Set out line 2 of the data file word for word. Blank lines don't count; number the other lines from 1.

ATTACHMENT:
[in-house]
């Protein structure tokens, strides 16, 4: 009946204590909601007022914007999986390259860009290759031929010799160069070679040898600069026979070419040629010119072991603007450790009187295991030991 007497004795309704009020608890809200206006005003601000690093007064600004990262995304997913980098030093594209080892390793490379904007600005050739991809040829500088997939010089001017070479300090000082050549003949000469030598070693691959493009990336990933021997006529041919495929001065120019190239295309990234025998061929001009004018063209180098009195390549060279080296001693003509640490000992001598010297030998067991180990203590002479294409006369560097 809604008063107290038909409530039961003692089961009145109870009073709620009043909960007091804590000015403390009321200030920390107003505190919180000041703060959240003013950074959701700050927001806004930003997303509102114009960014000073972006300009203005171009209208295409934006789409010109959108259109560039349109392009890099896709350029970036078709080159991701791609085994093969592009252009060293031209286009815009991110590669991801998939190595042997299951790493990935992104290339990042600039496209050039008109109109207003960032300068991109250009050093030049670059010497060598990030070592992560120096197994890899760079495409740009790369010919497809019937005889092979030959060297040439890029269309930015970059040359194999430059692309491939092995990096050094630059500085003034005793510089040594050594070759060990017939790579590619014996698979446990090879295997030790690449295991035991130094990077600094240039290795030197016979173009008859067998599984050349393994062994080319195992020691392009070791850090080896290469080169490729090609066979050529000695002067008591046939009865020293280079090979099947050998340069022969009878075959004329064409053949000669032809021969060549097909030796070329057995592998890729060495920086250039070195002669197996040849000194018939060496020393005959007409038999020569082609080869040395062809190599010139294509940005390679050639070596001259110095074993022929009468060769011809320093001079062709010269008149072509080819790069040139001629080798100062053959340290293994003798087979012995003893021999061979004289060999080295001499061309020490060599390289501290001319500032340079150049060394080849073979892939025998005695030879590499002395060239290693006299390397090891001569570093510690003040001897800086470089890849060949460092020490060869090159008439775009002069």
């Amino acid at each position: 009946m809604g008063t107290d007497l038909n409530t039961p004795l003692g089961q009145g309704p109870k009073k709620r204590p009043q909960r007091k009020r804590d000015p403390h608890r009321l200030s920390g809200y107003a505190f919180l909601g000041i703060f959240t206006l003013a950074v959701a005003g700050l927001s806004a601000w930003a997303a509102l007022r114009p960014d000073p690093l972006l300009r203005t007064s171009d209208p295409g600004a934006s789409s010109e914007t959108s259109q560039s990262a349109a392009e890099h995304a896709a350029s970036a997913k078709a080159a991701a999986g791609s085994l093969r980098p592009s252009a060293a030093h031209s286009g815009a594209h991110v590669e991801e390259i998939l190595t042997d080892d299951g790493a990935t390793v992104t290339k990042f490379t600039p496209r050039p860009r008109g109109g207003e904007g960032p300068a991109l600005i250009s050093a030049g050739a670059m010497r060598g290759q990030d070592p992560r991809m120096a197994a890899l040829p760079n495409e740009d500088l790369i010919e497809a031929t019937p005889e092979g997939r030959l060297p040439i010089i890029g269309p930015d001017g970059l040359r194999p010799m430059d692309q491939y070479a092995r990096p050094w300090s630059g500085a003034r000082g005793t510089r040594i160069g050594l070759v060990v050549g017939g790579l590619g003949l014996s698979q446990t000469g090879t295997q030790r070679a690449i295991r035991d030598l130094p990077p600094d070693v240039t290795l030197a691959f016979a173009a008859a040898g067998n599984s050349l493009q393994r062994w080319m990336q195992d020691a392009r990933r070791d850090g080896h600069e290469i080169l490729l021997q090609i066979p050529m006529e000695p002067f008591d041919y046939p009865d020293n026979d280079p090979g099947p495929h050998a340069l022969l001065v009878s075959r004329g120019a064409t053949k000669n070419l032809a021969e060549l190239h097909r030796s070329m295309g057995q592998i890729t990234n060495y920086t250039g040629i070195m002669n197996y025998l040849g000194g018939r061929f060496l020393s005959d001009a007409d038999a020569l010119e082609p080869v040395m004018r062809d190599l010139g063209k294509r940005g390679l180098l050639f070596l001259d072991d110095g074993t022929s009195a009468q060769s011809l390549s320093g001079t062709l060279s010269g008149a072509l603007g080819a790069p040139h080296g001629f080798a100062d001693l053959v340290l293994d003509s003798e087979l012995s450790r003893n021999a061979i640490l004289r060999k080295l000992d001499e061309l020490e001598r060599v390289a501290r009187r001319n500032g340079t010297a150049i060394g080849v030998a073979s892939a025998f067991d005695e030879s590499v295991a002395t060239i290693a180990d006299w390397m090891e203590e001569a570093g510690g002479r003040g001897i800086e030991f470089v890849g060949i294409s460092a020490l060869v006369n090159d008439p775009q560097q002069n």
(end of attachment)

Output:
């Protein structure tokens, strides 16, 4: 009946204590909601007022914007999986390259860009290759031929010799160069070679040898600069026979070419040629010119072991603007450790009187295991030991 007497004795309704009020608890809200206006005003601000690093007064600004990262995304997913980098030093594209080892390793490379904007600005050739991809040829500088997939010089001017070479300090000082050549003949000469030598070693691959493009990336990933021997006529041919495929001065120019190239295309990234025998061929001009004018063209180098009195390549060279080296001693003509640490000992001598010297030998067991180990203590002479294409006369560097 809604008063107290038909409530039961003692089961009145109870009073709620009043909960007091804590000015403390009321200030920390107003505190919180000041703060959240003013950074959701700050927001806004930003997303509102114009960014000073972006300009203005171009209208295409934006789409010109959108259109560039349109392009890099896709350029970036078709080159991701791609085994093969592009252009060293031209286009815009991110590669991801998939190595042997299951790493990935992104290339990042600039496209050039008109109109207003960032300068991109250009050093030049670059010497060598990030070592992560120096197994890899760079495409740009790369010919497809019937005889092979030959060297040439890029269309930015970059040359194999430059692309491939092995990096050094630059500085003034005793510089040594050594070759060990017939790579590619014996698979446990090879295997030790690449295991035991130094990077600094240039290795030197016979173009008859067998599984050349393994062994080319195992020691392009070791850090080896290469080169490729090609066979050529000695002067008591046939009865020293280079090979099947050998340069022969009878075959004329064409053949000669032809021969060549097909030796070329057995592998890729060495920086250039070195002669197996040849000194018939060496020393005959007409038999020569082609080869040395062809190599010139294509940005390679050639070596001259110095074993022929009468060769011809320093001079062709010269008149072509080819790069040139001629080798100062053959340290293994003798087979012995003893021999061979004289060999080295001499061309020490060599390289501290001319500032340079150049060394080849073979892939025998005695030879590499002395060239290693006299390397090891001569570093510690003040001897800086470089890849060949460092020490060869090159008439775009002069």